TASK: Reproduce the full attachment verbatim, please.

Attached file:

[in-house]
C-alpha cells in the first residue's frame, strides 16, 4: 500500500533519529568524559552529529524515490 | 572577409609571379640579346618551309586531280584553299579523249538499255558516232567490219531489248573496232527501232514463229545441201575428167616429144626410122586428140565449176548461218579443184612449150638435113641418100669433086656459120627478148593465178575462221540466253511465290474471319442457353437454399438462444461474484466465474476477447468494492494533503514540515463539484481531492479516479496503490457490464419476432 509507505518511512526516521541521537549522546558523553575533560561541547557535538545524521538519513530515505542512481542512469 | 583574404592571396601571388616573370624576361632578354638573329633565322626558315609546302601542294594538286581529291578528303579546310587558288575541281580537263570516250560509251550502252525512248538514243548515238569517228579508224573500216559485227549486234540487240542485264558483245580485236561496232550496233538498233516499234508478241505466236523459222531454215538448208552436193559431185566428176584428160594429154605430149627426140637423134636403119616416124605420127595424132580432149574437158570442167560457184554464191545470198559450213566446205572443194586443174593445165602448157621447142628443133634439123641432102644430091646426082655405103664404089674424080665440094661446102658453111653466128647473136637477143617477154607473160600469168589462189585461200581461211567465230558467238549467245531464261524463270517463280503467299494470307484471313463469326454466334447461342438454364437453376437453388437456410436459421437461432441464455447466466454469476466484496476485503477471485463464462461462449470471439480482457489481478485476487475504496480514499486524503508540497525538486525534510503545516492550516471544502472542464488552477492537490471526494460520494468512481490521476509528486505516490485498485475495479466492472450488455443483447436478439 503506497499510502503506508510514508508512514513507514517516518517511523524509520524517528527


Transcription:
[in-house]
C-alpha cells in the first residue's frame, strides 16, 4: 500500500533519529568524559552529529524515490 | 572577409609571379640579346618551309586531280584553299579523249538499255558516232567490219531489248573496232527501232514463229545441201575428167616429144626410122586428140565449176548461218579443184612449150638435113641418100669433086656459120627478148593465178575462221540466253511465290474471319442457353437454399438462444461474484466465474476477447468494492494533503514540515463539484481531492479516479496503490457490464419476432 509507505518511512526516521541521537549522546558523553575533560561541547557535538545524521538519513530515505542512481542512469 | 583574404592571396601571388616573370624576361632578354638573329633565322626558315609546302601542294594538286581529291578528303579546310587558288575541281580537263570516250560509251550502252525512248538514243548515238569517228579508224573500216559485227549486234540487240542485264558483245580485236561496232550496233538498233516499234508478241505466236523459222531454215538448208552436193559431185566428176584428160594429154605430149627426140637423134636403119616416124605420127595424132580432149574437158570442167560457184554464191545470198559450213566446205572443194586443174593445165602448157621447142628443133634439123641432102644430091646426082655405103664404089674424080665440094661446102658453111653466128647473136637477143617477154607473160600469168589462189585461200581461211567465230558467238549467245531464261524463270517463280503467299494470307484471313463469326454466334447461342438454364437453376437453388437456410436459421437461432441464455447466466454469476466484496476485503477471485463464462461462449470471439480482457489481478485476487475504496480514499486524503508540497525538486525534510503545516492550516471544502472542464488552477492537490471526494460520494468512481490521476509528486505516490485498485475495479466492472450488455443483447436478439 503506497499510502503506508510514508508512514513507514517516518517511523524509520524517528527